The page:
MH: Funny thing -- one struggles to think of examples where the leftward bloggers in Montana, let alone the mainstream press, commends you for having hired a Democrat as your elections deputy.
Brad Johnson: I admit it’s a bit frustrating. People on the other side of the aisle line up to sing Schweitzer’s praises for having “Republican” John Bohlinger in his administration, but they’re dead silent when our side does something similar. But I try not to let those frustrations come up too often. The truth of the matter is, you don’t do the right thing for credit, you do the right thing because it’s the right thing. And an election that both sides can trust is absolutely the right thing.
MH: One more question on attacks from the left: we've heard stories about a nationwide effort on the part of Democrats specifically to take over Secretary of State offices at the individual state level, presumably to have more control over the election process. Have you had evidence that you are being targeted on a national level?
Brad Johnson: We’ve had some interaction with the national Democrat and left-leaning organizations. Their “Secretary of State Project” wrote about my race once, and have been said to have an interest in it. We encountered MoveOn.org, too, believe it or not. They sent us a bunch of petitions urging Montana to move to paper ballots. Of course, we passed that law in 2005…
MH: Yes, that was an amusing illustration of how out-of-touch MoveOn.org is, once they get away from the coasts.
One more political question -- you were an early supporter of Gov. Mitt Romney, who was successful in winning the Montana Republican Presidential Caucus. Have you been asked to be involved in Sen. McCain's presidential campaign here in Montana -- and regardless of whether you will be actively involved, how would you suggest that the Montana Republican Party can transfer some of that Romney grassroots energy to John McCain?
Brad Johnson: I've already been advocating the importance of electing John McCain to the White House. I haven't been involved in the campaign yet, but I'm spreading the word on a personal level as much as I can. As far as transferring some of the Romney enthusiasm to McCain, I think there's a relatively simple formula that will work: Romney earned a lot of his support simply by showing up. He came here, he listened to Montanans, and he treated us like we mattered.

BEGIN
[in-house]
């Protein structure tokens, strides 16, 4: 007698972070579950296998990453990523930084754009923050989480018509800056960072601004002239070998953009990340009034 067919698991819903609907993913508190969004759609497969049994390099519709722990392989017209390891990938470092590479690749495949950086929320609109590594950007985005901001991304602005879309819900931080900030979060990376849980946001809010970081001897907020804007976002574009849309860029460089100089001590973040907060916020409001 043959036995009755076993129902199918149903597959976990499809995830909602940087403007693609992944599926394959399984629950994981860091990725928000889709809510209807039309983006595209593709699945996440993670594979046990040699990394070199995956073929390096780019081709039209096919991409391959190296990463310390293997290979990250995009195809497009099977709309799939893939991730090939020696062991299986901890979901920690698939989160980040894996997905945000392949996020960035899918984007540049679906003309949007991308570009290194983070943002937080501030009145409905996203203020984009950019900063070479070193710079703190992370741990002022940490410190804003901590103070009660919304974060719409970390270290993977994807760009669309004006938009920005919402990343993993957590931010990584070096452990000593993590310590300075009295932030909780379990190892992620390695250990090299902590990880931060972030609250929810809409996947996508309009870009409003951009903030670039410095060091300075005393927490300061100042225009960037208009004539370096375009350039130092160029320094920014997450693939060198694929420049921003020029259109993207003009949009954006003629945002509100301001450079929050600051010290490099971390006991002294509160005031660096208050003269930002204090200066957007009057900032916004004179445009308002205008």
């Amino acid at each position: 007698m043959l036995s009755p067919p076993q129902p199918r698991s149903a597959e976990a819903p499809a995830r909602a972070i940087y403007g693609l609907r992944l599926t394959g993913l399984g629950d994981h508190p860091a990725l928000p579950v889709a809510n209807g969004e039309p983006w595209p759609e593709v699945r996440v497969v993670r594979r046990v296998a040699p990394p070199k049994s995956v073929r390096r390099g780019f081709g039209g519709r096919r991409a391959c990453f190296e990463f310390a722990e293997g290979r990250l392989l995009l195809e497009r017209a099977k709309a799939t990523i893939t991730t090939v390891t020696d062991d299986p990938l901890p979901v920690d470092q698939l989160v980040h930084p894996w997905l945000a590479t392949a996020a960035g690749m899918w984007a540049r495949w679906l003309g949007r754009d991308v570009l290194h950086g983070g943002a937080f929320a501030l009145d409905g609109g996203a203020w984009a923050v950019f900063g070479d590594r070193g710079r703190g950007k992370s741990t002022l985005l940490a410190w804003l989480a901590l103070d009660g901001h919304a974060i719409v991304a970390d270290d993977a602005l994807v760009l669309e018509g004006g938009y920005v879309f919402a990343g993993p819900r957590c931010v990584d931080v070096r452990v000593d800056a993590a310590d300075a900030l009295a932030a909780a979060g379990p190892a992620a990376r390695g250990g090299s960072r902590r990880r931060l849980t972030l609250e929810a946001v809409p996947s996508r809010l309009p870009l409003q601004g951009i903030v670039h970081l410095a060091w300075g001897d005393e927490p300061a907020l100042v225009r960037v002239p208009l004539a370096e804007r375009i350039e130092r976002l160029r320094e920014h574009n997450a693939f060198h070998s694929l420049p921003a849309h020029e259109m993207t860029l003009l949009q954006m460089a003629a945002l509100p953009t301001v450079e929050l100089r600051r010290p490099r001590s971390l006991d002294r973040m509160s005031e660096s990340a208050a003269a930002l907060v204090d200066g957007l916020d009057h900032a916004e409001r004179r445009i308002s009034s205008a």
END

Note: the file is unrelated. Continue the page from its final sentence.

Frankly, we saw the same thing in the supporters of Hillary Clinton and Barack Obama. Those two were here a lot, and their supporters were very enthusiastic for that reason. That's what the party and the McCain campaign need to do to transfer the Romney enthusiasm. Treat individual voters with respect. Listen to their ideas. And give them some time. They will respond. Chairman Iverson is already doing this at the party level; I have every confidence that we're going to see it from the McCain campaign as well.
MH: Let's leave politics and for the final question go back to the job you've been doing as Secretary of State. You've overseen a major modernization of the Secretary of State's office during your 4 years. Tell us a little about some of the things happening behind the scenes in your office that might not be making front page news.
Brad Johnson: When I ran for this office, I committed to bringing the Secretary of State's office into the 21st century. It's going well. We've got online candidate filing now, a statewide voter registration database, business annual reports are mostly online, we've just upgraded our Administrative Rules system into an easily searchable online database, we've established a steering committee to guide statewide policy on electronic records and information management, and more.
Right now we're in the middle of a project to completely revamp the office's computer system, with an end goal of making all our records available electronically, and all our reports submittable electronically. We've saved over a hundred thousand dollars with the online annual reporting. Electronic services cut down on paperwork and time for the citizen and the fee-paying business, and they're cheaper for the state to provide. It's a win win situation for everyone.
MH: A "win-win" situation is a good note to end on. Secretary Johnson, thank you very much for spending time with us here at Montana Headlines. Good luck in the campaign.